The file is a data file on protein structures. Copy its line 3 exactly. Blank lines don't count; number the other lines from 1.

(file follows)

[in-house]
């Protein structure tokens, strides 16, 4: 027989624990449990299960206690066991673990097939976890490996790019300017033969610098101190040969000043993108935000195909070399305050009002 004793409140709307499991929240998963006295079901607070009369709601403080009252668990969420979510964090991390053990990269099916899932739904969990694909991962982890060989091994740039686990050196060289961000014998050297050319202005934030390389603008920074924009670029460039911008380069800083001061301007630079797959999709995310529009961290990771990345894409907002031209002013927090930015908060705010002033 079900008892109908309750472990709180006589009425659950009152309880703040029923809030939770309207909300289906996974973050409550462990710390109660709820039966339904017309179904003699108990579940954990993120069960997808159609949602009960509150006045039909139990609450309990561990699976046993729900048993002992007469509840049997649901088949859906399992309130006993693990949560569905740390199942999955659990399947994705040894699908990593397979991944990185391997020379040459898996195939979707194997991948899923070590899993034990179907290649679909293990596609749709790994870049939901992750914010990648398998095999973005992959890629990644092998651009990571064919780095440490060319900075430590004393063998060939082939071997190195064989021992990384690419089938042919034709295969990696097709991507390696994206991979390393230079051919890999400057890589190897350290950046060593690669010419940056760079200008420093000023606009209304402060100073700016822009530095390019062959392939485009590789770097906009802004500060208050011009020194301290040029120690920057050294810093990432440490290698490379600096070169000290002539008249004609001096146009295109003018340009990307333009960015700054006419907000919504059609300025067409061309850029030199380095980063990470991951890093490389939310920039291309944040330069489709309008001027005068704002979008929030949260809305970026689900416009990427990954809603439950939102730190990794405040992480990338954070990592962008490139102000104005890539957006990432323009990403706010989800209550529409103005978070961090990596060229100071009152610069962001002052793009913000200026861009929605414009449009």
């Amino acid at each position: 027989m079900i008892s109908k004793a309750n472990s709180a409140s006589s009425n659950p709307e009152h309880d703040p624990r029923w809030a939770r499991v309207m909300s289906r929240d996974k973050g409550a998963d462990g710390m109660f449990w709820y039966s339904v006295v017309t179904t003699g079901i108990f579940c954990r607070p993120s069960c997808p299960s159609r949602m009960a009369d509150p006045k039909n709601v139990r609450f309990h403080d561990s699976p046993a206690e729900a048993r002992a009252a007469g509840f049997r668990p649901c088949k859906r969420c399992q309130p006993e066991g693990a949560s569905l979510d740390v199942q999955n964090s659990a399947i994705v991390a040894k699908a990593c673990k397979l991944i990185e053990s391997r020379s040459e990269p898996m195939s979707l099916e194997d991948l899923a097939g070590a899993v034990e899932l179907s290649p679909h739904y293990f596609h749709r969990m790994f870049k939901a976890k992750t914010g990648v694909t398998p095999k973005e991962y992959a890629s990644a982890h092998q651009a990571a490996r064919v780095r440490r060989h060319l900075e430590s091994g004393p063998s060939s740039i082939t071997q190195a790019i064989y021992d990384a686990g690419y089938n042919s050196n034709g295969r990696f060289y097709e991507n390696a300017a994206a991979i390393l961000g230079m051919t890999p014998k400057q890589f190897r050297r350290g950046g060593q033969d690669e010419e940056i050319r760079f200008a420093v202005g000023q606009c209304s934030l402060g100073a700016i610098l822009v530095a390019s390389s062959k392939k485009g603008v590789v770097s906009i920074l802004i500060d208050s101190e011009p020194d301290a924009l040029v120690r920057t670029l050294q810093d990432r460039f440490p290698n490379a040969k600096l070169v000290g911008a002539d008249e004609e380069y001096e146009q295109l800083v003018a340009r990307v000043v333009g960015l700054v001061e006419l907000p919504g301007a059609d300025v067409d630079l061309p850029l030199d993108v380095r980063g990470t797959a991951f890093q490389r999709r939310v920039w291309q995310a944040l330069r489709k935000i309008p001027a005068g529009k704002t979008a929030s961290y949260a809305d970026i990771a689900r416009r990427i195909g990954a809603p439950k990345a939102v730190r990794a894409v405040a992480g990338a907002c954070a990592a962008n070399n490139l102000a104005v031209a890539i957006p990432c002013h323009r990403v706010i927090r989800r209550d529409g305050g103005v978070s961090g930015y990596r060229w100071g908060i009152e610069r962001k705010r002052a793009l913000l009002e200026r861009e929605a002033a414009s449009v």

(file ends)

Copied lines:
């Amino acid at each position: 027989m079900i008892s109908k004793a309750n472990s709180a409140s006589s009425n659950p709307e009152h309880d703040p624990r029923w809030a939770r499991v309207m909300s289906r929240d996974k973050g409550a998963d462990g710390m109660f449990w709820y039966s339904v006295v017309t179904t003699g079901i108990f579940c954990r607070p993120s069960c997808p299960s159609r949602m009960a009369d509150p006045k039909n709601v139990r609450f309990h403080d561990s699976p046993a206690e729900a048993r002992a009252a007469g509840f049997r668990p649901c088949k859906r969420c399992q309130p006993e066991g693990a949560s569905l979510d740390v199942q999955n964090s659990a399947i994705v991390a040894k699908a990593c673990k397979l991944i990185e053990s391997r020379s040459e990269p898996m195939s979707l099916e194997d991948l899923a097939g070590a899993v034990e899932l179907s290649p679909h739904y293990f596609h749709r969990m790994f870049k939901a976890k992750t914010g990648v694909t398998p095999k973005e991962y992959a890629s990644a982890h092998q651009a990571a490996r064919v780095r440490r060989h060319l900075e430590s091994g004393p063998s060939s740039i082939t071997q190195a790019i064989y021992d990384a686990g690419y089938n042919s050196n034709g295969r990696f060289y097709e991507n390696a300017a994206a991979i390393l961000g230079m051919t890999p014998k400057q890589f190897r050297r350290g950046g060593q033969d690669e010419e940056i050319r760079f200008a420093v202005g000023q606009c209304s934030l402060g100073a700016i610098l822009v530095a390019s390389s062959k392939k485009g603008v590789v770097s906009i920074l802004i500060d208050s101190e011009p020194d301290a924009l040029v120690r920057t670029l050294q810093d990432r460039f440490p290698n490379a040969k600096l070169v000290g911008a002539d008249e004609e380069y001096e146009q295109l800083v003018a340009r990307v000043v333009g960015l700054v001061e006419l907000p919504g301007a059609d300025v067409d630079l061309p850029l030199d993108v380095r980063g990470t797959a991951f890093q490389r999709r939310v920039w291309q995310a944040l330069r489709k935000i309008p001027a005068g529009k704002t979008a929030s961290y949260a809305d970026i990771a689900r416009r990427i195909g990954a809603p439950k990345a939102v730190r990794a894409v405040a992480g990338a907002c954070a990592a962008n070399n490139l102000a104005v031209a890539i957006p990432c002013h323009r990403v706010i927090r989800r209550d529409g305050g103005v978070s961090g930015y990596r060229w100071g908060i009152e610069r962001k705010r002052a793009l913000l009002e200026r861009e929605a002033a414009s449009v």